3. Prove that the landlord or buyer is not acting in good faith

When someone is honest about their plans, the law says that they are acting “in good faith”.

If you think the purchaser, their family member, or caregiver do not really intend to move into your place, you should explain this to the Board. Bring evidence to the hearing to show why the Board shouldn’t believe them.

Here are some examples that might show that your landlord or the purchaser is not acting in good faith:

  • Your place is small and you know that the purchaser lives in a large house that is not for sale or has other empty rental properties.
  • Other apartments of the same size in your neighbourhood are much more expensive than yours.
  • Your landlord and you are not getting along, and your landlord has threatened to you.
  • Other tenants in your building have got N12 notices for this reason and moved out, but a purchaser never moved in.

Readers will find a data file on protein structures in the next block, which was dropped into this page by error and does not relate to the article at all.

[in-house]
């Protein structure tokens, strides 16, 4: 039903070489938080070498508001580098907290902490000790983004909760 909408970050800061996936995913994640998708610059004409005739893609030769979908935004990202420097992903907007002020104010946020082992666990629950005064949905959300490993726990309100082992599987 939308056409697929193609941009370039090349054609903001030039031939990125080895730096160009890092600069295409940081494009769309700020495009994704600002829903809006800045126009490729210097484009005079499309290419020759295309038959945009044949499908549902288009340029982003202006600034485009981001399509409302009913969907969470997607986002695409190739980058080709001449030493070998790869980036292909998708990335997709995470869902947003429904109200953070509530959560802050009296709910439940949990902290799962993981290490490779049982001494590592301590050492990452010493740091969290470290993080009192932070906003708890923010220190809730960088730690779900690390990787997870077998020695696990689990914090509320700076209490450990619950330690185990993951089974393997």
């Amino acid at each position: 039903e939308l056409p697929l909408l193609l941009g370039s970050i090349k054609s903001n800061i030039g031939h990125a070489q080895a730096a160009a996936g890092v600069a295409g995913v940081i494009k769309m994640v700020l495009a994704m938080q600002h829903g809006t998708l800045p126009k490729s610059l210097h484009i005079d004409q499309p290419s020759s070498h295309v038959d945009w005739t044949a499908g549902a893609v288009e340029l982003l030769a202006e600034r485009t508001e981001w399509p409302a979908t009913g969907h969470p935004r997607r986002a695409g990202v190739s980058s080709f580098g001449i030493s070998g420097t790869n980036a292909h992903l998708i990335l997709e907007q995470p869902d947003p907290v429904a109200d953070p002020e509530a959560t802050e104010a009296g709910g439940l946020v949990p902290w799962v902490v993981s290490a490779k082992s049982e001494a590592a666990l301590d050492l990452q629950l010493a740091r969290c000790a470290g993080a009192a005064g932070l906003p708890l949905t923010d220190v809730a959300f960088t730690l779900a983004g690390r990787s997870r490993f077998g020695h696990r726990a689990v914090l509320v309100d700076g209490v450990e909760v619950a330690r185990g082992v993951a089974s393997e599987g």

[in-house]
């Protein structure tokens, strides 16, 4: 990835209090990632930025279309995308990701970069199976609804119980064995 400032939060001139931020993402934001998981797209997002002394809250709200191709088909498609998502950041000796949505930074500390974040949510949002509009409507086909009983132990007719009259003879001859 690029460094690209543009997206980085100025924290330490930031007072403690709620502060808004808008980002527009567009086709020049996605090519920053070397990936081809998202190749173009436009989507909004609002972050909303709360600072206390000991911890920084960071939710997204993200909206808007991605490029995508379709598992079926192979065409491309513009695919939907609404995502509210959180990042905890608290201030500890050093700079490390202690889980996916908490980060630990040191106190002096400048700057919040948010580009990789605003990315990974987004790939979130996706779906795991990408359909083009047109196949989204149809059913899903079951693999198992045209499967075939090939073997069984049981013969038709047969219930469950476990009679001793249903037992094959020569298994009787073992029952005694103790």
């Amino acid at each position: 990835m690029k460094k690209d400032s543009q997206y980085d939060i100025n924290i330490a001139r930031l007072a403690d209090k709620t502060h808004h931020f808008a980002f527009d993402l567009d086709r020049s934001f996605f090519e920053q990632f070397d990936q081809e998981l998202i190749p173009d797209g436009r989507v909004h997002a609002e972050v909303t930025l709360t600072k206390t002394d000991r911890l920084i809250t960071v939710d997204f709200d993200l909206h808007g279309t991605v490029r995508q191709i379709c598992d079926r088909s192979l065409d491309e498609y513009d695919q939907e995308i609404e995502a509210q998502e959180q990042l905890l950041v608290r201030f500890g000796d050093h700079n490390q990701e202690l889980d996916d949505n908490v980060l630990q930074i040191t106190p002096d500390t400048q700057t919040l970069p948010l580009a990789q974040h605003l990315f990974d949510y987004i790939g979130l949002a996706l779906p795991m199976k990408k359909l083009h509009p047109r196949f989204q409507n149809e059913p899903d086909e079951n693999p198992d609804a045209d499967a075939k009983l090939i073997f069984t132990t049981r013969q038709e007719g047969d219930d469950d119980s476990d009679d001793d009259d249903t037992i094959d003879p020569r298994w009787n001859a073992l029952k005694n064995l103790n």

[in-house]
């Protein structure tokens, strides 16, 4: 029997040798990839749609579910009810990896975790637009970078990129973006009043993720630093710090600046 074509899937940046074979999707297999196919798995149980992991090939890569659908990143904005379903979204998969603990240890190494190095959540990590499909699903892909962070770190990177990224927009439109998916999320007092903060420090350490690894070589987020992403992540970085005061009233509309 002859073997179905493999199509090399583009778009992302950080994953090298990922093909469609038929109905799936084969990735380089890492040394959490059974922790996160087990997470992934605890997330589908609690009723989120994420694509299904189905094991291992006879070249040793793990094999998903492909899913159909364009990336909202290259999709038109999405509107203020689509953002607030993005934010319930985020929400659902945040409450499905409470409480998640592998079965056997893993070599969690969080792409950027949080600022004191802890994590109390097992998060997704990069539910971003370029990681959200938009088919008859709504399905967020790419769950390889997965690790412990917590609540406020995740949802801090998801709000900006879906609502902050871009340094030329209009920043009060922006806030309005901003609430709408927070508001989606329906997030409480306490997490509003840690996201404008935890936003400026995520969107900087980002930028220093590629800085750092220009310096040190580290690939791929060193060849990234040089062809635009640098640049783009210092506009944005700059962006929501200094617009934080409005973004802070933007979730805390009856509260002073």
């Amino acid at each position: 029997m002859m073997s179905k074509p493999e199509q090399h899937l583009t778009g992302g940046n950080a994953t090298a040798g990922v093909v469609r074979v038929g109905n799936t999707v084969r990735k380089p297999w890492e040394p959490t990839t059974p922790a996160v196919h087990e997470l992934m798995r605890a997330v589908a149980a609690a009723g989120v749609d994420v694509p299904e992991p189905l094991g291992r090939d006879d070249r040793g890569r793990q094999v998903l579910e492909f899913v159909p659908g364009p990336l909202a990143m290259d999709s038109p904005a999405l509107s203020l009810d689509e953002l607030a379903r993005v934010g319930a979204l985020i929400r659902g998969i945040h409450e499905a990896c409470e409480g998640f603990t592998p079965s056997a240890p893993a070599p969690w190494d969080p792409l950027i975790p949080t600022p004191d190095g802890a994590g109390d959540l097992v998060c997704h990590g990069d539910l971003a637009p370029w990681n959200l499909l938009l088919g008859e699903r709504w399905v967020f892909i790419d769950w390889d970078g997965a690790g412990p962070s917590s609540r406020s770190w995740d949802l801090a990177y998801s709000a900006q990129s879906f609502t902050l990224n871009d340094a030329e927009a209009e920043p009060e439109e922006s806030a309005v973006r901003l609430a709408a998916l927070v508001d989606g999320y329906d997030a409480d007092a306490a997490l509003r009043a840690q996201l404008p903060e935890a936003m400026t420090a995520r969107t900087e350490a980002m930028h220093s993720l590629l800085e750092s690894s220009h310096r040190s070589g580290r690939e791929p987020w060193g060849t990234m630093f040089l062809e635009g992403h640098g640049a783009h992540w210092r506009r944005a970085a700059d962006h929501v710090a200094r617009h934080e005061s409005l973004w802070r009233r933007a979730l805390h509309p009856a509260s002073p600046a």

• The purchaser does not plan to live in your rental unit, but plans to do something else with it, like rent it to another tenant.

Find out if your landlord has listed your place to rent or sell

Some landlords try to evict tenants because they can charge a higher rent to a new tenant. Or they might try to evict because they think it’s easier to sell a place that is empty.

Check real estate listings in your area and the local newspaper to see if your landlord has listed your property to rent or sell. Also check online services such as Air BnB, Craigslist, Kijiji, and VRBO.

If you find an ad about your place, print it and bring it to your hearing. This evidence could show that the landlord is not acting in good faith.

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